While pre-natal is the standard medical term and in common use, nativity (the Nativity) is almost exclusively used in the religious/iconic sense, defined in the Oxford Dictionary as follows:
|Nativity scene in Barcelona|
the birth of Jesus Christ/a picture, carving, or model representing Jesus Christ’s birth:For Christians the Nativity is not the central event in the church calendar (Easter is far more pivotal). It is an important festival but it's meaning is the subject of theological dispute:
a little crib surrounded with nativity figures: the Christian festival of Christ’s birth; Christmas.
The Nativity of Jesus, also The Nativity, refers to the accounts of the birth of Jesus, primarily based on the two accounts in the gospels of Luke and Matthew, and secondarily on some apocryphal texts. The word is anglicized from Latin De nativitate Iesu, a section title in the Vulgate.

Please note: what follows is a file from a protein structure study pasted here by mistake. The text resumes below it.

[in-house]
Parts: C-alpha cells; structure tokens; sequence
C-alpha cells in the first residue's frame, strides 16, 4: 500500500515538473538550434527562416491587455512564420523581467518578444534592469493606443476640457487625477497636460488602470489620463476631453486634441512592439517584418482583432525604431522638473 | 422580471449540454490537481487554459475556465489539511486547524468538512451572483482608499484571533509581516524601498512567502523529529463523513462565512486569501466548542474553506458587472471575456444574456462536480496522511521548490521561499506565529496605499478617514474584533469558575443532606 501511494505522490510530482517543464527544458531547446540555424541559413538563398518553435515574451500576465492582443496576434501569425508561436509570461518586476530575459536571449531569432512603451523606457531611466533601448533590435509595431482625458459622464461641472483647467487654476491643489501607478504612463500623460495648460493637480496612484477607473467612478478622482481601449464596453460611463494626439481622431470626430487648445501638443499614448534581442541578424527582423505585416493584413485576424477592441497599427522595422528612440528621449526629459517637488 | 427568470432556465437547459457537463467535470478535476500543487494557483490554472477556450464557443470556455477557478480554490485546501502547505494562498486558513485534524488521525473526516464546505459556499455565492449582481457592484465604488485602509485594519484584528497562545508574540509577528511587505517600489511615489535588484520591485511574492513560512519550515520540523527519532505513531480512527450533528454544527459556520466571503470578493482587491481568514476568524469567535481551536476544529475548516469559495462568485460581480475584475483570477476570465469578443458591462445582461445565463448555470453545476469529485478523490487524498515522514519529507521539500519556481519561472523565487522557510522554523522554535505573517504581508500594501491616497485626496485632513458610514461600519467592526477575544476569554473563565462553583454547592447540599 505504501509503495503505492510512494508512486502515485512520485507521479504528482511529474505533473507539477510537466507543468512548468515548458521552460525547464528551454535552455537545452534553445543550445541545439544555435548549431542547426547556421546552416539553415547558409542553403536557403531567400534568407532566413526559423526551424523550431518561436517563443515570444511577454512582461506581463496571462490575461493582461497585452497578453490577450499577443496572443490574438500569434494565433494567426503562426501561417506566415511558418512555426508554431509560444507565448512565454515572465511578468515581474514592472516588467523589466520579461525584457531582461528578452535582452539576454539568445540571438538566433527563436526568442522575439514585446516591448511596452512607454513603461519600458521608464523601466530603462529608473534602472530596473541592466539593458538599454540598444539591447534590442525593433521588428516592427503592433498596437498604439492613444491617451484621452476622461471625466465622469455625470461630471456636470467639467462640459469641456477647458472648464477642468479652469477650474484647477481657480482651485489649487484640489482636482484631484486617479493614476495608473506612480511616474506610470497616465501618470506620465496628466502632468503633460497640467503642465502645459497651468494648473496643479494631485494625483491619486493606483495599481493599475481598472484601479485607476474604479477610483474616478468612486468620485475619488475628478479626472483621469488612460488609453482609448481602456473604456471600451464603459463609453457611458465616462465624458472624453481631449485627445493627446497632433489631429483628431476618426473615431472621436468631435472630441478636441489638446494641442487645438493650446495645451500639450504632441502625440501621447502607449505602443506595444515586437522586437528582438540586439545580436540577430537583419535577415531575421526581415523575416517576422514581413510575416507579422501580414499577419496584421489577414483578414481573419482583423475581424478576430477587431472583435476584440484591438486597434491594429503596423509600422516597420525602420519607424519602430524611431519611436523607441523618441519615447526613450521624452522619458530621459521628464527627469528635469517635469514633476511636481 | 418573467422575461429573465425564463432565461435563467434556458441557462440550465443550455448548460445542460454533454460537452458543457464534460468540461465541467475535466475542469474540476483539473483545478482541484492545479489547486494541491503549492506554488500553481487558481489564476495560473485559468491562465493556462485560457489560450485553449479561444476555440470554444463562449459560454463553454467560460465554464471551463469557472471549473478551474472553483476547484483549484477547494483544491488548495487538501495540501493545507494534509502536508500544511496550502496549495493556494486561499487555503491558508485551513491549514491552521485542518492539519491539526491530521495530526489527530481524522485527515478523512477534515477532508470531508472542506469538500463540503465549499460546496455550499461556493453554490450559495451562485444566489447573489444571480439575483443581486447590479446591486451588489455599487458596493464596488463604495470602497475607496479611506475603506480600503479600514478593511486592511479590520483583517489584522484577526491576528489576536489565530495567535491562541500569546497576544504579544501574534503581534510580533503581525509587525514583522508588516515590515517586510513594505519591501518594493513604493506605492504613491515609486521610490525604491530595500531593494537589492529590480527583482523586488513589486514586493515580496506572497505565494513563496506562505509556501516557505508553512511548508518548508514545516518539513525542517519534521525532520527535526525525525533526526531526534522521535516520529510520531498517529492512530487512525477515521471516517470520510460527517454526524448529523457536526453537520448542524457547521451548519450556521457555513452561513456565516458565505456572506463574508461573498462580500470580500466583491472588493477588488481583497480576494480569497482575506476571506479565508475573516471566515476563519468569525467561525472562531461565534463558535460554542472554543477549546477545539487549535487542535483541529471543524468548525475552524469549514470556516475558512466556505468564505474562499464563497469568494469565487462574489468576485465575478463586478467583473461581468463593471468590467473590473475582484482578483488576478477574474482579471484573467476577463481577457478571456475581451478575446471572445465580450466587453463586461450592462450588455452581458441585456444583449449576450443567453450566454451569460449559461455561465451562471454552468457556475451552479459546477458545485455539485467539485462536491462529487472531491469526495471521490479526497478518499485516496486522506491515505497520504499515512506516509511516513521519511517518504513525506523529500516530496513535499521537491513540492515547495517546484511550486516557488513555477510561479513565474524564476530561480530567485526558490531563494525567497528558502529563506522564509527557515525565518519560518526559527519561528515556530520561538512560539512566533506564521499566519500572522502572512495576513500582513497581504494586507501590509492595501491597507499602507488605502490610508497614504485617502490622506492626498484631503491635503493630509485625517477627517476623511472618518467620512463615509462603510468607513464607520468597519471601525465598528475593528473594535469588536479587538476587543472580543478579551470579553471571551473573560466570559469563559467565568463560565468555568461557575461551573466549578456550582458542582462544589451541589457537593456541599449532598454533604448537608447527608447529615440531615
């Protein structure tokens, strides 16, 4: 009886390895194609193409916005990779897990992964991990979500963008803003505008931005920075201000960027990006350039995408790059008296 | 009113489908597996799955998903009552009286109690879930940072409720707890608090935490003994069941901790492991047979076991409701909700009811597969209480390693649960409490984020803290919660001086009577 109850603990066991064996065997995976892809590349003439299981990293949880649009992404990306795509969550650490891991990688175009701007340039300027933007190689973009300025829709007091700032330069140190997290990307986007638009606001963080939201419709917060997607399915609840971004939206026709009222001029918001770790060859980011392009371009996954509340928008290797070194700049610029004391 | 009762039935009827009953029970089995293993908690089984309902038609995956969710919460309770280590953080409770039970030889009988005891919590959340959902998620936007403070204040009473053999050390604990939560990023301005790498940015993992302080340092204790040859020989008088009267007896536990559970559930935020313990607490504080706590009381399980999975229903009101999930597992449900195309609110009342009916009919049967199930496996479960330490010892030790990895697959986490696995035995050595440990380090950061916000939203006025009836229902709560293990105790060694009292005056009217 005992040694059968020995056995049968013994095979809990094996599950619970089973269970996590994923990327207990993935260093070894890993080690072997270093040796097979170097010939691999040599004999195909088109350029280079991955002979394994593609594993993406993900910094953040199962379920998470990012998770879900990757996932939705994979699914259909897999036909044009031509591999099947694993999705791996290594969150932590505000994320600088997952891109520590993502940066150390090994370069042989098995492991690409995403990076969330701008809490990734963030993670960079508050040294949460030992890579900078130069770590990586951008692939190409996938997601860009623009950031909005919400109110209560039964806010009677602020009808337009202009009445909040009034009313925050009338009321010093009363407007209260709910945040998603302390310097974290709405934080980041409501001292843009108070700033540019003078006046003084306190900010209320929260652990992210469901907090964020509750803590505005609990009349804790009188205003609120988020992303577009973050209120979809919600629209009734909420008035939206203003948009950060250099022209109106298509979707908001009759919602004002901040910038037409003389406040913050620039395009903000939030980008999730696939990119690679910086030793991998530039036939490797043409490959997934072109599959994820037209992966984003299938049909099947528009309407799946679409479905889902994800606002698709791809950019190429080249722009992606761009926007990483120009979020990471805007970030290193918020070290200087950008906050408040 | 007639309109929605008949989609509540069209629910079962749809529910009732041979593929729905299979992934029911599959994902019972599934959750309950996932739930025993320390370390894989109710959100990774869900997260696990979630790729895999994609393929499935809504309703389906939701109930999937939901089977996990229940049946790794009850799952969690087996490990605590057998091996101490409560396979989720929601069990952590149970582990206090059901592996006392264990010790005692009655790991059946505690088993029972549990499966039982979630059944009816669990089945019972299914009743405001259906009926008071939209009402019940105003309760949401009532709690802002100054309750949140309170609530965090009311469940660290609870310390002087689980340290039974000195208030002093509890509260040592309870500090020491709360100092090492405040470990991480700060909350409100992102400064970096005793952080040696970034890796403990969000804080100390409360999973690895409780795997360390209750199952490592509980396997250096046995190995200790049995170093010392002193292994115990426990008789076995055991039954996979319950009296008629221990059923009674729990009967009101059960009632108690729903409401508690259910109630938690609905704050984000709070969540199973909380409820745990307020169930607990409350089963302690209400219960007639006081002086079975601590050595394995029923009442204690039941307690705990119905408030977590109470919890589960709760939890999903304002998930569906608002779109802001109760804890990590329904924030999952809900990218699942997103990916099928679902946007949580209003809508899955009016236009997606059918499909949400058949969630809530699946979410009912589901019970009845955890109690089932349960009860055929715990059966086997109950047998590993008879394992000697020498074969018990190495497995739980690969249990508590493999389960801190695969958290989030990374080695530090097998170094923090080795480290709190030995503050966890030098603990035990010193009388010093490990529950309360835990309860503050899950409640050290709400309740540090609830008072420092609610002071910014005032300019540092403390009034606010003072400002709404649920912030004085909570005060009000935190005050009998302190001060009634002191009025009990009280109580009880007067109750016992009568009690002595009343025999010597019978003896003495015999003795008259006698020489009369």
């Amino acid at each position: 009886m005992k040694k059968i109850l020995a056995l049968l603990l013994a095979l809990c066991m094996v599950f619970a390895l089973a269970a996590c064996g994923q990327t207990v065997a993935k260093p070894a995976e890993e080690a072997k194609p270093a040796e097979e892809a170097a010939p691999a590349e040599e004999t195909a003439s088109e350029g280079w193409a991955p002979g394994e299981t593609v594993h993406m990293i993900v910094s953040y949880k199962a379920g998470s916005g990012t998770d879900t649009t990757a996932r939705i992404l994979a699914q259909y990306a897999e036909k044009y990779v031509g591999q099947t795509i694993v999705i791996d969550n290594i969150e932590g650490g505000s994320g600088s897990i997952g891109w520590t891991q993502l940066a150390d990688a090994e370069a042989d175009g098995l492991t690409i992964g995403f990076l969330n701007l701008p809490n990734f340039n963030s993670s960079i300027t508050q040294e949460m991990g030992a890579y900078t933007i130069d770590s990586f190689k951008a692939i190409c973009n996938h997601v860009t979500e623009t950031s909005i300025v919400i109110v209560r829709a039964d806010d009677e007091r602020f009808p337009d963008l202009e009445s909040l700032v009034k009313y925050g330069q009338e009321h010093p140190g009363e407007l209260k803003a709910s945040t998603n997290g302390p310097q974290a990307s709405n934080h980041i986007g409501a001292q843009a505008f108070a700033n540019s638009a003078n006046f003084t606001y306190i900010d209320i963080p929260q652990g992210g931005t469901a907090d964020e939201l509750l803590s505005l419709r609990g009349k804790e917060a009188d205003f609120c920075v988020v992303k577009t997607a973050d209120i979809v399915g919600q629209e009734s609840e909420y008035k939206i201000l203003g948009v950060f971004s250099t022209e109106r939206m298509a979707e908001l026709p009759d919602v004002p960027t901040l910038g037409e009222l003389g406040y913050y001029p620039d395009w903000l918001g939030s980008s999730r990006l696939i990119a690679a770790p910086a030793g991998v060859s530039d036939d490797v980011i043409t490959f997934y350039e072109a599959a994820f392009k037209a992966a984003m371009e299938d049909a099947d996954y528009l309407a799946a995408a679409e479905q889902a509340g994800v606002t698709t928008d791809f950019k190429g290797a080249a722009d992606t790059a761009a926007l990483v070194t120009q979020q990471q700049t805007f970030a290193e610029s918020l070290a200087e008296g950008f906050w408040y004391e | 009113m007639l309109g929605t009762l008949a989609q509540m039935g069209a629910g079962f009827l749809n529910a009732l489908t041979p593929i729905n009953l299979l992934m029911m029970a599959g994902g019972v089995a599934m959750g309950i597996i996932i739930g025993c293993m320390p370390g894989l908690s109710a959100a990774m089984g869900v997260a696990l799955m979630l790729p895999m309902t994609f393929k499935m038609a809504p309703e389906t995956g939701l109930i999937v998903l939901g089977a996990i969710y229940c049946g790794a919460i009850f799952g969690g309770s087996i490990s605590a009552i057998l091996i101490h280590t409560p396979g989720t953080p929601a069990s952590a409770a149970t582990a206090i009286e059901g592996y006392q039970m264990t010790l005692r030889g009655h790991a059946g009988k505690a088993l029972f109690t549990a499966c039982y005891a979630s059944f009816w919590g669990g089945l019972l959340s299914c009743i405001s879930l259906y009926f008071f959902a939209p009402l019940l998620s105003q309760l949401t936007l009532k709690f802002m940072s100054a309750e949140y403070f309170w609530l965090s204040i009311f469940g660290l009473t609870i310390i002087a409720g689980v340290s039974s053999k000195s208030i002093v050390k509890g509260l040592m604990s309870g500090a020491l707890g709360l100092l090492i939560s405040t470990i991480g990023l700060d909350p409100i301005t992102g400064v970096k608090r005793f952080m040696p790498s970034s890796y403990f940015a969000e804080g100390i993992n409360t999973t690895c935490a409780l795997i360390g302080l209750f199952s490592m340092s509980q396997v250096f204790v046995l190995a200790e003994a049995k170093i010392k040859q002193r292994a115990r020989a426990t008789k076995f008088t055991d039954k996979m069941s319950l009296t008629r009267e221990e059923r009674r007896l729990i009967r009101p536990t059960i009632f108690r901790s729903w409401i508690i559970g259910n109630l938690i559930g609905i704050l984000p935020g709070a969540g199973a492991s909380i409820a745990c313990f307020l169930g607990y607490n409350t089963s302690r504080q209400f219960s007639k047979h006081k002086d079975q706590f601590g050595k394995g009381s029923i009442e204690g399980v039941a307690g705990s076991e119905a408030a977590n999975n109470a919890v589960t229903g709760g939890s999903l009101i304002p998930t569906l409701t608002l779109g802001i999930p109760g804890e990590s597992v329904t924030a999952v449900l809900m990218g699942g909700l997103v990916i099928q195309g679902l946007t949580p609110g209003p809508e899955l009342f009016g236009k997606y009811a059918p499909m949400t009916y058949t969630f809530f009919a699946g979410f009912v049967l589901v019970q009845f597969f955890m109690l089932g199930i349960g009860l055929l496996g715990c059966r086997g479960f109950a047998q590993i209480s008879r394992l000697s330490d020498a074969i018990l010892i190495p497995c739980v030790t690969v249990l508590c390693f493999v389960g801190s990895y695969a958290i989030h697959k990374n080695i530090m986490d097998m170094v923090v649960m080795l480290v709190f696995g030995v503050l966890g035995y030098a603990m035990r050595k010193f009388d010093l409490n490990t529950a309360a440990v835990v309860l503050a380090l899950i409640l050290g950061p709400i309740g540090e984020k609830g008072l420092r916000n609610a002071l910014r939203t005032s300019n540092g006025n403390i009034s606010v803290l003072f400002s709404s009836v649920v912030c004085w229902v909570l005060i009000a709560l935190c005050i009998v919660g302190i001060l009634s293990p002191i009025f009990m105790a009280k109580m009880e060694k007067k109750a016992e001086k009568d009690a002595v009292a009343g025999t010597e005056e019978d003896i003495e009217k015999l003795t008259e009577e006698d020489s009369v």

The canonical gospels of Luke and Matthew describe Jesus being born in Bethlehem, in Judea, to a virgin mother. Luke features the Christmas story, in which Joseph and Mary, as part of a census, travel to Bethlehem, where Jesus is born and laid in a manger.
Angels proclaim him a savior for all people, and shepherds come to adore him. In Matthew, wise men follow a star to Bethlehem to bring gifts to Jesus, born the King of the Jews. King Herod massacres all the toddler boys in Bethlehem to kill Jesus, but the holy family flees to Egypt and later settles in Nazareth. Scholars debate whether these two accounts can be reconciled or not, and some view the narratives as non-historical. SourceWhat is Frankinsense? And Myrrh
A Paul McCartney story about the young John Lennon's late night encounter with a Nativity scene in Liverpool was the inspiration for this Fred & Rita playscript.
Christmas Carol Teaching Pack
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